lose out to interstate ‘specialists’
check whether a local could do the job
jobs must be prioritised
Peter Gutwein must explain
why interstate workers are being given quarantine exemptions to work on
Tasmanian construction projects when there are locals who could do the job.
Shadow Minister for Building
and Construction, Jen Butler, said workers are being flown in to Tasmanian
sites at the expense of locals who need work.
“On one building site in
Hobart, local workers have been sent home for two weeks and joiners and cabinet
makers have been brought in from interstate.
“We understand a local
labour hire company has more than 100 workers on their books with those skills.
“With a 25% forecast decline
in residential building and 7% forecast in renovation work it is important that
Tasmanian workers are prioritised above interstate workers.
“That’s even more important
when it’s clear the skills are available locally.”
Ms Butler said the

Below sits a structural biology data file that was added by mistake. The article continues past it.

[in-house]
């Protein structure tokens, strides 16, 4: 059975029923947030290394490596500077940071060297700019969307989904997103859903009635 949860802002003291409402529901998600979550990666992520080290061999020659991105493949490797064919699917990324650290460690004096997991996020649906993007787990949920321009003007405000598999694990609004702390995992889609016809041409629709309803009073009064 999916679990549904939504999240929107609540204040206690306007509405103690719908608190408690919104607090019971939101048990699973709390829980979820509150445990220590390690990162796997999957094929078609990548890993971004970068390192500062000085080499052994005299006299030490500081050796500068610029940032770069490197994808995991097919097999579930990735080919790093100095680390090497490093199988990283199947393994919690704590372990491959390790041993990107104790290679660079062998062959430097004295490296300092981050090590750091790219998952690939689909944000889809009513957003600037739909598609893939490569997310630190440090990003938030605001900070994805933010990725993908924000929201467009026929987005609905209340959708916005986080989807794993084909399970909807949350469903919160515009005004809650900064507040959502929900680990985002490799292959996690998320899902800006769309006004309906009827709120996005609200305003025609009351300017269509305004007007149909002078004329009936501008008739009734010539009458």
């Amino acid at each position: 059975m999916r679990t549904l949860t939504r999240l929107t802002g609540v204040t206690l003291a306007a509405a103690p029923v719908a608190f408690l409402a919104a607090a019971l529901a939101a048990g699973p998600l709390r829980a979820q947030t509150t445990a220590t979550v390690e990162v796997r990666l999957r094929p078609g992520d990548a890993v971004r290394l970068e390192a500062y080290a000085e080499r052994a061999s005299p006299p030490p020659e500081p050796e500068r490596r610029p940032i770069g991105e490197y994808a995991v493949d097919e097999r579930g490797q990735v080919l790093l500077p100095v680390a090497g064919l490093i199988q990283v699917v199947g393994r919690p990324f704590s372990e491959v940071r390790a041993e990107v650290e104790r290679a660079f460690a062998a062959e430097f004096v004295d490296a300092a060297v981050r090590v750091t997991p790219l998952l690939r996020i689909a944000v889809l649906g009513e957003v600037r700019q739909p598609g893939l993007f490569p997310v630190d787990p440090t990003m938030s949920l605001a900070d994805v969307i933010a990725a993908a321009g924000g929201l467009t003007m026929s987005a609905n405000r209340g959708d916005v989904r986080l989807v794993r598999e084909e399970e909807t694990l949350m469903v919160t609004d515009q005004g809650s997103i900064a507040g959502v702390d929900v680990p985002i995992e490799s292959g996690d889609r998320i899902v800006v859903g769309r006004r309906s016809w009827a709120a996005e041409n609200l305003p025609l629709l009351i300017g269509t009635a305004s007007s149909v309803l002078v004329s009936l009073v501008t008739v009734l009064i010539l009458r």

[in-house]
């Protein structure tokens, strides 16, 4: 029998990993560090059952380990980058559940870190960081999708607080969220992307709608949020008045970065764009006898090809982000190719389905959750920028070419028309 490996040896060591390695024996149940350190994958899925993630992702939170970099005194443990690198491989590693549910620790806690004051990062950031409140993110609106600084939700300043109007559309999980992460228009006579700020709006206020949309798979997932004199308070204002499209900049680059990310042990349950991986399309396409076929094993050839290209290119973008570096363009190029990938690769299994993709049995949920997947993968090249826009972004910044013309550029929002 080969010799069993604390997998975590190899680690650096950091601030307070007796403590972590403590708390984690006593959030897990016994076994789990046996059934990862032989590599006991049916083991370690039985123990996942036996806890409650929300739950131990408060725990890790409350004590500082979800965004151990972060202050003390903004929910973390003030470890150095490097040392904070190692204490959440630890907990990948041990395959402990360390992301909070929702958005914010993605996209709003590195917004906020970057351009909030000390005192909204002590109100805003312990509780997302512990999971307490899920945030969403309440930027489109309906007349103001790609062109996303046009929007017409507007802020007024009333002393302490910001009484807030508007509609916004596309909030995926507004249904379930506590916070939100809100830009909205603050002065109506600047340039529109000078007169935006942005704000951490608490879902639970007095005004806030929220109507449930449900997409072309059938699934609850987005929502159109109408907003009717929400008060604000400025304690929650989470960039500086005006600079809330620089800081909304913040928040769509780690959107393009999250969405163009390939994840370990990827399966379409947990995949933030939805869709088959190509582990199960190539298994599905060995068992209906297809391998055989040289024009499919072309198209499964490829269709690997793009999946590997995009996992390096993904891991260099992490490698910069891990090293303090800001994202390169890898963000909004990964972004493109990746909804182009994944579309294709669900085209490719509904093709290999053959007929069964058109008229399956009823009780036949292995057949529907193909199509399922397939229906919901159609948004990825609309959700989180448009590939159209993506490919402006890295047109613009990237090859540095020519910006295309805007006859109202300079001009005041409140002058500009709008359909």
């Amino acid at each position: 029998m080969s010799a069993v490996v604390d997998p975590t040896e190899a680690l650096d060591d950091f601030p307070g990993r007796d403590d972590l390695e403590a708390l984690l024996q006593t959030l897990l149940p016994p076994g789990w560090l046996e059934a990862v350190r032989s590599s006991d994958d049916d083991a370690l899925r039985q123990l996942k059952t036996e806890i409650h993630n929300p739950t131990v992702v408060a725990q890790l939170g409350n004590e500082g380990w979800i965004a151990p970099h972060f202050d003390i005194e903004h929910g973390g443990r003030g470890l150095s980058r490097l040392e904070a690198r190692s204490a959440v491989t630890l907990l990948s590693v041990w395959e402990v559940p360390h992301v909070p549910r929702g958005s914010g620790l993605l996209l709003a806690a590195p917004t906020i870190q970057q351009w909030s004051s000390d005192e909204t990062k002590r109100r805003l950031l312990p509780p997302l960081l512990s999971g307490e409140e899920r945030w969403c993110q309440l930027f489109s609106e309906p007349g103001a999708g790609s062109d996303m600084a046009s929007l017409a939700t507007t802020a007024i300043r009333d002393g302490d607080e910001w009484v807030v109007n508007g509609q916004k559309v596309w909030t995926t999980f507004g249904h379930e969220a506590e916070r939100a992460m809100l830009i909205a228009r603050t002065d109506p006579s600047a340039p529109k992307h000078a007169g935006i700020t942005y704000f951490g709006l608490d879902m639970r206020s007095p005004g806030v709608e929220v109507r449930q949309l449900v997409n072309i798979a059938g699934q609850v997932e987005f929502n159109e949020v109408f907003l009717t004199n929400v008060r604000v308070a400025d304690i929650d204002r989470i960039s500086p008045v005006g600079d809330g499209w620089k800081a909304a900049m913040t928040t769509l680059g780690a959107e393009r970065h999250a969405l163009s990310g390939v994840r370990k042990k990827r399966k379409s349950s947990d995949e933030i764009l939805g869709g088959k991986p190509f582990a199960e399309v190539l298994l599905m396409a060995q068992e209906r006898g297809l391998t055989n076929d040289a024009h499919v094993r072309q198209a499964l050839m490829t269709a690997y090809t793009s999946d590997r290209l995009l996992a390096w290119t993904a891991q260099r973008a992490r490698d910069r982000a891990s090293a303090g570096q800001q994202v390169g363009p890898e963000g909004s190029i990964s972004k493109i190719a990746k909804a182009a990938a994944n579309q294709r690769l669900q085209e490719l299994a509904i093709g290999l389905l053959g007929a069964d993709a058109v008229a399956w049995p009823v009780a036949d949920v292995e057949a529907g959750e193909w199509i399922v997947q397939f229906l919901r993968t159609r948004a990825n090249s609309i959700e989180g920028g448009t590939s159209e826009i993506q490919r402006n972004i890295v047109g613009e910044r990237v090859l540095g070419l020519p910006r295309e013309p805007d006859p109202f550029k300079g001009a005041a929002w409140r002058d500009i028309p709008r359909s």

complexity of construction projects was increased by having to segregate local
workers from fly in workers.
“We end up with the
ridiculous situation of local workers being stood down to protect their health,
while interstate workers step in.
“Local workers on these
projects don’t have ‘back up’ jobs. Work is being taken from them at a time
when they cannot afford financial stress.
“There’s no system to test
whether so-called ‘specialist’ workers being granted exemptions to enter the
state without going into quarantine are actually specialists, and whether a
local could do the same job.
“It is not the job of the
Emergency Controller to design that process. It is the job of the government to
make sure that safeguards are in place to protect workers.
“Peter Gutwein must explain whether there’s any process to assess whether a Tasmanian worker could do the job, before granting a special exemption to someone from interstate.” ‘
Jen Butler MP
Shadow Minister for Building and Construction